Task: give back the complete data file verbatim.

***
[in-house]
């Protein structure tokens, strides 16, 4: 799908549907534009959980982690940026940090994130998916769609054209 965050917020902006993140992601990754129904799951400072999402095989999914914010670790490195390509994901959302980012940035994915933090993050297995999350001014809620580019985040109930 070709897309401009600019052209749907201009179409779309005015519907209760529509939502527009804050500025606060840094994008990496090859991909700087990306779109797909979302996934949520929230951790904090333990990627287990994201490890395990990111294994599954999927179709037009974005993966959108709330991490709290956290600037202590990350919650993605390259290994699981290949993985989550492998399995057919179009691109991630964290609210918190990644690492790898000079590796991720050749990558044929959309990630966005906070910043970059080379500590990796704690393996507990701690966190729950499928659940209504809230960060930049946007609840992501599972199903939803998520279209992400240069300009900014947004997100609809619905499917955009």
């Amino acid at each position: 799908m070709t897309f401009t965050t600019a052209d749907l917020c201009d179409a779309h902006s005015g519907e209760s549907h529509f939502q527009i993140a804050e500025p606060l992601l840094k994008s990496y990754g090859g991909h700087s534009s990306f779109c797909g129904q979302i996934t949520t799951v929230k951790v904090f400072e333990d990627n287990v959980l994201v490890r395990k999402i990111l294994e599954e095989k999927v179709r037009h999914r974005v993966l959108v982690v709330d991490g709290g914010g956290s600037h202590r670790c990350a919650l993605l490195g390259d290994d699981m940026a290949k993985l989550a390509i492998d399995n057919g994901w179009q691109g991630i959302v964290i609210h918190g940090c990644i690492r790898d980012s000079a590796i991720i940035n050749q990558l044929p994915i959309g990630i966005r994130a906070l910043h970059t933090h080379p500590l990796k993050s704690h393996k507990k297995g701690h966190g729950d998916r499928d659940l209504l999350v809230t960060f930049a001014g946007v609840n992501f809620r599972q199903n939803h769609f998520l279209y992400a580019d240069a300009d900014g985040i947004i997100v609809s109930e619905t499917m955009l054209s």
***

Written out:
[in-house]
């Protein structure tokens, strides 16, 4: 799908549907534009959980982690940026940090994130998916769609054209 965050917020902006993140992601990754129904799951400072999402095989999914914010670790490195390509994901959302980012940035994915933090993050297995999350001014809620580019985040109930 070709897309401009600019052209749907201009179409779309005015519907209760529509939502527009804050500025606060840094994008990496090859991909700087990306779109797909979302996934949520929230951790904090333990990627287990994201490890395990990111294994599954999927179709037009974005993966959108709330991490709290956290600037202590990350919650993605390259290994699981290949993985989550492998399995057919179009691109991630964290609210918190990644690492790898000079590796991720050749990558044929959309990630966005906070910043970059080379500590990796704690393996507990701690966190729950499928659940209504809230960060930049946007609840992501599972199903939803998520279209992400240069300009900014947004997100609809619905499917955009």
């Amino acid at each position: 799908m070709t897309f401009t965050t600019a052209d749907l917020c201009d179409a779309h902006s005015g519907e209760s549907h529509f939502q527009i993140a804050e500025p606060l992601l840094k994008s990496y990754g090859g991909h700087s534009s990306f779109c797909g129904q979302i996934t949520t799951v929230k951790v904090f400072e333990d990627n287990v959980l994201v490890r395990k999402i990111l294994e599954e095989k999927v179709r037009h999914r974005v993966l959108v982690v709330d991490g709290g914010g956290s600037h202590r670790c990350a919650l993605l490195g390259d290994d699981m940026a290949k993985l989550a390509i492998d399995n057919g994901w179009q691109g991630i959302v964290i609210h918190g940090c990644i690492r790898d980012s000079a590796i991720i940035n050749q990558l044929p994915i959309g990630i966005r994130a906070l910043h970059t933090h080379p500590l990796k993050s704690h393996k507990k297995g701690h966190g729950d998916r499928d659940l209504l999350v809230t960060f930049a001014g946007v609840n992501f809620r599972q199903n939803h769609f998520l279209y992400a580019d240069a300009d900014g985040i947004i997100v609809s109930e619905t499917m955009l054209s």